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Chika campaign gains momentum -

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LISA MILLAR: It's been a case that's fascinated the Japanese but gone virtually unnoticed in

Chika Honda spent a decade in Australian jails for a crime she's always insisted she didn't commit.

She was part of a Japanese tour group arrested for importing heroin in 1992.

Many Japanese see her case as a great miscarriage of justice and now the makers of a documentary
called Chika are hoping their work will help overturn her conviction.

As Nance Haxton reports from Adelaide.

NANCE HAXTON: Chika Honda was 36-years-old when she finally arrived in Australia from Japan for a

Little did she know that she would spend the next decade in prison in Australia, after she was
arrested on heroin-smuggling charges at Melbourne airport.

The case against her was strong. Customs officials found 13-kilograms of heroin concealed in
luggage belonging to her and three of her friends.

But Japanese-Australian artist Mayu Kanamori says looking at the evidence in more depth shows that
Chika Honda's case should be re-examined.

MAYU KANAMORI: Whether it is the documentation from the court case or the investigations also other
investigative reports that came out of Japan, these things all point to the innocence of Chika

NANCE HAXTON: It was after hearing about the case and the media attention it was receiving that
Mayu Kanamori visited Chika Honda in two Melbourne prisons.

After several of these visits she created and directed an award winning radio documentary on her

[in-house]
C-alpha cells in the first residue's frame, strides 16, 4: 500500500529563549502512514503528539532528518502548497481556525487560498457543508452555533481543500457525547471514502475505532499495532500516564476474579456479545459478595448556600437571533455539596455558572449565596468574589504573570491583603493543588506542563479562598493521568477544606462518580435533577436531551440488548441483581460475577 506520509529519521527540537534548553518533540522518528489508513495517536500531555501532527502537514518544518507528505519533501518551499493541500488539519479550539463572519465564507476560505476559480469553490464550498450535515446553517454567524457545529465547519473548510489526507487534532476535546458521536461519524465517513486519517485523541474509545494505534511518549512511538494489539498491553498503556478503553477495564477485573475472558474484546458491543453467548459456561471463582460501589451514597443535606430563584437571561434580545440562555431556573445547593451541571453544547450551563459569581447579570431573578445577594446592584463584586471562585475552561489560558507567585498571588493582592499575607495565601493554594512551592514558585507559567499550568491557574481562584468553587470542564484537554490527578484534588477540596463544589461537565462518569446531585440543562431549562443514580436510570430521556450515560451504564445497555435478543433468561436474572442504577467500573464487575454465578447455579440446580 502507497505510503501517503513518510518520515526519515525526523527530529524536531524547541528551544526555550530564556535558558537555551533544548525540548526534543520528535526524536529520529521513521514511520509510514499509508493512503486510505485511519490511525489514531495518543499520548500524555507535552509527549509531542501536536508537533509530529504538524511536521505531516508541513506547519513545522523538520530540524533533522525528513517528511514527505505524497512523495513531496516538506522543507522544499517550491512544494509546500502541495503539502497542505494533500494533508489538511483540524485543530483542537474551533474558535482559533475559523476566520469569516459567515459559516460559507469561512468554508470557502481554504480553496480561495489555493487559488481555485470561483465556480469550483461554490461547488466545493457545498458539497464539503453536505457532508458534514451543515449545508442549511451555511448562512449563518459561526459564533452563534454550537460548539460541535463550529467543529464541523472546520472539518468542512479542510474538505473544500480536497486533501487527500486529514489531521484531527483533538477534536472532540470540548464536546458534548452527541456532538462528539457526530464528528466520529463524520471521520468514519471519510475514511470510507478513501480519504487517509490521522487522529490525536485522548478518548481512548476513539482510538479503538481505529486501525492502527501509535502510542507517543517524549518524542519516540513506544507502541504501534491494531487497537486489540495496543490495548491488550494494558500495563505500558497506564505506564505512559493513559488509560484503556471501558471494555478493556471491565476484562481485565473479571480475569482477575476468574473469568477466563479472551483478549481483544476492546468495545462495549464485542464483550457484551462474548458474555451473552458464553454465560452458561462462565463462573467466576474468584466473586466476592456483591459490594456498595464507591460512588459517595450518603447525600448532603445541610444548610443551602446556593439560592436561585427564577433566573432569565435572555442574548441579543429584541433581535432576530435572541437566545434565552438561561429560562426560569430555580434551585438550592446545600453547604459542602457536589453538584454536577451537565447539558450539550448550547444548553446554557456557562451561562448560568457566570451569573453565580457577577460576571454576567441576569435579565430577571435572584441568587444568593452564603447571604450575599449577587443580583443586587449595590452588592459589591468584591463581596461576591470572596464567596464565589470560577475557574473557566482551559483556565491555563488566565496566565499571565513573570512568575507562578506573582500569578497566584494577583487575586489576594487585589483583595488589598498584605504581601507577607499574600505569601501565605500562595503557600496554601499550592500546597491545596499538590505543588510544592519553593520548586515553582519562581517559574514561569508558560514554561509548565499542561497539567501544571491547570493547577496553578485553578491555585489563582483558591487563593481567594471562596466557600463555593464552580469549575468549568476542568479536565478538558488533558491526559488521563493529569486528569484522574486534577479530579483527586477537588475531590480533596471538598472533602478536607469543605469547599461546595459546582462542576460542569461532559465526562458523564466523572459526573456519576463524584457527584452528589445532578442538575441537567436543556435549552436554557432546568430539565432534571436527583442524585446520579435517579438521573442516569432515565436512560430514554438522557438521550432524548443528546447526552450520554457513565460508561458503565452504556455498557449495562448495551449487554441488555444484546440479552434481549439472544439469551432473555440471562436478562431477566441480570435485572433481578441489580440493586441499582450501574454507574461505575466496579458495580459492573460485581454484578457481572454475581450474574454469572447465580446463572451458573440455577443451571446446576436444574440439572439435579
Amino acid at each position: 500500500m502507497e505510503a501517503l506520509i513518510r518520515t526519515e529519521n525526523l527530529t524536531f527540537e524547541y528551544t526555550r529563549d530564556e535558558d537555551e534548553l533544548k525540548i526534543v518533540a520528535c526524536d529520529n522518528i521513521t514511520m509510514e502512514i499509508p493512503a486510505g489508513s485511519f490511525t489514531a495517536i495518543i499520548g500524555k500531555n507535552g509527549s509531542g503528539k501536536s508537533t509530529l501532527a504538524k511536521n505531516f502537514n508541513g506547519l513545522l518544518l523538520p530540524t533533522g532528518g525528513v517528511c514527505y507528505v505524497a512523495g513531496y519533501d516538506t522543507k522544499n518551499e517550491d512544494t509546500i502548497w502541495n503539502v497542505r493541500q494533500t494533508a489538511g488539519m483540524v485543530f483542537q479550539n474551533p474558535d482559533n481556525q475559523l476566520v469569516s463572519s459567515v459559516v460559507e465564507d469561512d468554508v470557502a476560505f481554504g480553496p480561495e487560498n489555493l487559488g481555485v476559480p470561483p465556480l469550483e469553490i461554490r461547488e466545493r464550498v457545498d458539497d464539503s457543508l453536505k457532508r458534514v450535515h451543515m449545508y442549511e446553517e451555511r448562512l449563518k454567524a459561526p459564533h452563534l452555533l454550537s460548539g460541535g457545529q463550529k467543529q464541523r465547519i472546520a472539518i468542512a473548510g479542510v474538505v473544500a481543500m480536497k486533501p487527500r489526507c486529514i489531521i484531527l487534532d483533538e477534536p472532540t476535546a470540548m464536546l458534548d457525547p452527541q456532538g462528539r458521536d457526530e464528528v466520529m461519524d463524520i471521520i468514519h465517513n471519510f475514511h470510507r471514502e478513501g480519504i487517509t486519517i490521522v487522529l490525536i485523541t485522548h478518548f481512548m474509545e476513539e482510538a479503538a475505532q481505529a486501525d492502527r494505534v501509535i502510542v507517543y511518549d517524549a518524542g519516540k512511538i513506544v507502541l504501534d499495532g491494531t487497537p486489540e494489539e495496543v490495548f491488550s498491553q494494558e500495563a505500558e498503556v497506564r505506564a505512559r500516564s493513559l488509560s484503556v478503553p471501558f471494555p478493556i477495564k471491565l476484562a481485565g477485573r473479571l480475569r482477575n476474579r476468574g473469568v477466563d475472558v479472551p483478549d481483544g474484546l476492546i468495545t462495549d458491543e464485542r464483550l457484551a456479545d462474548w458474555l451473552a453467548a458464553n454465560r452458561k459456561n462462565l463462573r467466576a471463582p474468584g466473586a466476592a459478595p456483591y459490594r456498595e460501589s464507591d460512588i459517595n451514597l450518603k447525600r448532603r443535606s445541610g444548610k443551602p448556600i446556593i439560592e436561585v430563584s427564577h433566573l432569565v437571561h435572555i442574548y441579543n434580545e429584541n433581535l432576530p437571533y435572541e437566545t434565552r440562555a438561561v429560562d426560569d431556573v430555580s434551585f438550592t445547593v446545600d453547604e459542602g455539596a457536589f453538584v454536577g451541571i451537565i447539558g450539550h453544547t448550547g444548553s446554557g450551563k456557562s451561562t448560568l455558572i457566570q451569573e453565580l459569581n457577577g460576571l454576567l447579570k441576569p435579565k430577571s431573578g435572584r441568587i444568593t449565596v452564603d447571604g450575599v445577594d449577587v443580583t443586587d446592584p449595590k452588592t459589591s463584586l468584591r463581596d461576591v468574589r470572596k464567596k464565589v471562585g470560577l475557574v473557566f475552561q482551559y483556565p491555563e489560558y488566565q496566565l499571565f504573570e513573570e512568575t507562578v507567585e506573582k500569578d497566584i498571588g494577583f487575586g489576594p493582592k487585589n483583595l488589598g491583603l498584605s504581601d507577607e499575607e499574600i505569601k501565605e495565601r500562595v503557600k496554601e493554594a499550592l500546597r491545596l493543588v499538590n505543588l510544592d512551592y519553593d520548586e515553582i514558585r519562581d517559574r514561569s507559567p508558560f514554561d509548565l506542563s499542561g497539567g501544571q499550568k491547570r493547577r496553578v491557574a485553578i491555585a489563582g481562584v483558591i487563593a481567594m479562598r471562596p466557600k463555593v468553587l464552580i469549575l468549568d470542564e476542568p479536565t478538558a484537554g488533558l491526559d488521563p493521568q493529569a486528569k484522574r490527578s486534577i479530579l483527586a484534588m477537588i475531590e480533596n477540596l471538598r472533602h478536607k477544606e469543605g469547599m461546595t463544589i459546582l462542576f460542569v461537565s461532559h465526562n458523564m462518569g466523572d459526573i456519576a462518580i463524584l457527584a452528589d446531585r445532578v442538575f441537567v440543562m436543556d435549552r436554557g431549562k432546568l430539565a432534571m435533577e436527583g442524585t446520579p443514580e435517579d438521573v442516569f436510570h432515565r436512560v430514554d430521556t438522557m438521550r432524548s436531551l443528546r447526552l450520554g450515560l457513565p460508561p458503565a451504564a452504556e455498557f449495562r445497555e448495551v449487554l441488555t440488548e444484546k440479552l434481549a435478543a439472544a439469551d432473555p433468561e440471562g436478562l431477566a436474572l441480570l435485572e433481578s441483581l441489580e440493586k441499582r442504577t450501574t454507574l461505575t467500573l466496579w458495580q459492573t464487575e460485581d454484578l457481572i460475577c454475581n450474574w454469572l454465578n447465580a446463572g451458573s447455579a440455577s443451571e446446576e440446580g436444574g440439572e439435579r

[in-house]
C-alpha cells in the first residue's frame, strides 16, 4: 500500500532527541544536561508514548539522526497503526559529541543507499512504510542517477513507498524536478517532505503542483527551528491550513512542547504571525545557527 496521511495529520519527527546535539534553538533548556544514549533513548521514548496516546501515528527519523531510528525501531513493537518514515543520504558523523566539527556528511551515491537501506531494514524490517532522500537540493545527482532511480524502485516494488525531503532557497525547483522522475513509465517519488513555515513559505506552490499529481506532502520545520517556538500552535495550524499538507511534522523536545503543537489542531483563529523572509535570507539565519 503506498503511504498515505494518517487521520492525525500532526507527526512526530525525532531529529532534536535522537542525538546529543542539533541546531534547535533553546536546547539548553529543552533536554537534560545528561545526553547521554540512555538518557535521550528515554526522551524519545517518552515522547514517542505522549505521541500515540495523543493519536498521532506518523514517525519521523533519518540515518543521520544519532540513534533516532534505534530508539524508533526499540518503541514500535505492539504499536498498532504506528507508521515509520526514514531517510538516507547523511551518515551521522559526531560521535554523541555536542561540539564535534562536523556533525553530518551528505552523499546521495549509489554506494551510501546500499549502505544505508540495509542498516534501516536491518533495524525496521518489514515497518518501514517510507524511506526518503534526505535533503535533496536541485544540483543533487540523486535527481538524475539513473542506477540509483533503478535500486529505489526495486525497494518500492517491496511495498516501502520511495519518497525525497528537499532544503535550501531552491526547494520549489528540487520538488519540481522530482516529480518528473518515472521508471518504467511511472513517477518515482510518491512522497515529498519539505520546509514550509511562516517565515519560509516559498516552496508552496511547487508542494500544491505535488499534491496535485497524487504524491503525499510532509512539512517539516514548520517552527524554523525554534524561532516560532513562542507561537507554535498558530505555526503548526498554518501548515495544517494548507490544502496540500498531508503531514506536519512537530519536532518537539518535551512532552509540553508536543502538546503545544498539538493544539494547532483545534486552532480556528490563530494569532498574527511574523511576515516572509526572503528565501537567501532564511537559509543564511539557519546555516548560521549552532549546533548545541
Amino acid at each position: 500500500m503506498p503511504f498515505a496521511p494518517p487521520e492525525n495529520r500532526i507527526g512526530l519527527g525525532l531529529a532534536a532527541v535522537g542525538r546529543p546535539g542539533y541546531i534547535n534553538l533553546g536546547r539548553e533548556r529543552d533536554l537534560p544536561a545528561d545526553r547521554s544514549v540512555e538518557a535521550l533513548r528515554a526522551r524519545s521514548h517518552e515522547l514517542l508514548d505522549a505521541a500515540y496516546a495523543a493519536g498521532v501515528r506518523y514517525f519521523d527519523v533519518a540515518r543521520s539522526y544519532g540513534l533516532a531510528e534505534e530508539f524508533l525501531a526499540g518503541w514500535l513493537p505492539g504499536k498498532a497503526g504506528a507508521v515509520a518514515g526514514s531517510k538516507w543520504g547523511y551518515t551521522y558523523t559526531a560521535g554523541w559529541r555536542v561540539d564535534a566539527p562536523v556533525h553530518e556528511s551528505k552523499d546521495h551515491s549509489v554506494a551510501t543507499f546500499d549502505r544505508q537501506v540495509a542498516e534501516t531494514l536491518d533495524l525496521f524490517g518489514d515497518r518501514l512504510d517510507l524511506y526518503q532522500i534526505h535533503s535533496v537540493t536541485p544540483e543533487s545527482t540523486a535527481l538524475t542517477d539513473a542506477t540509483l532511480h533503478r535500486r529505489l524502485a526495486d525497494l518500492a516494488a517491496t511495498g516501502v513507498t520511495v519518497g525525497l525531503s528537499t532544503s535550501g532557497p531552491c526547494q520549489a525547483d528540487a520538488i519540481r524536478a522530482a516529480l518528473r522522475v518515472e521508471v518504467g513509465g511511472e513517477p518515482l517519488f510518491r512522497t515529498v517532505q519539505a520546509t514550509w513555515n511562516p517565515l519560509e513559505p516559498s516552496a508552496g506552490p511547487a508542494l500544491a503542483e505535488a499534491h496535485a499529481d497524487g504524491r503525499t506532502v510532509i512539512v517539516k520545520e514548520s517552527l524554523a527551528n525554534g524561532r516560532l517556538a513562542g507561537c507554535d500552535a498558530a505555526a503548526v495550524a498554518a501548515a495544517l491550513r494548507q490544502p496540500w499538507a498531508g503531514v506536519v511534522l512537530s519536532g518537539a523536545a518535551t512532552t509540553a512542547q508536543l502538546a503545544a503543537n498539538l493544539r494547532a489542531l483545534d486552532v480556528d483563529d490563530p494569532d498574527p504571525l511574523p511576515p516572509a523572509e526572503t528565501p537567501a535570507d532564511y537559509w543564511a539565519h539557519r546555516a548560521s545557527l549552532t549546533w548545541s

case, which has now evolved into the play Chika.

MAYU KANAMORI: But when I met her, I knew she was far too naive, is that the right way to say it. I
just knew that this woman could not have done that.

NANCE HAXTON: Chika Honda was released on parole in November 2002 and now lives in Japan.

She tried unsuccessfully to get a visa to come back to Australia to see the play.

Chika Honda is not alone in seeking a pardon.

The case has received great publicity in Japan where it is known as "The Melbourne Incident", and
Bond University Professors Paul Wilson and Eric Colvin have gathered evidence which they will use
in a petition to the Governor-General to overturn her conviction.

Mayu Kanamori says she hopes the show adds momentum to the campaign.

MAYU KANAMORI: I am hoping that her name is going to be cleared as soon as possible. Every time I
see the production myself, a tear comes to my eye because she says when her name is cleared she can
come to Australia again to see her friends.

The amazing thing about the Chika Honda story is that she is not bitter. She is not bitter. Of
course she wants her name cleared but she is not bitter about the Australians. She has made
Australian friends in prison.

She has had many supporters and she would dearly love to come and visit the country and meet her
friends again.

LISA MILLAR: Creator and narrator of Chika, Mayu Kanamori ending Nance Haxton's report.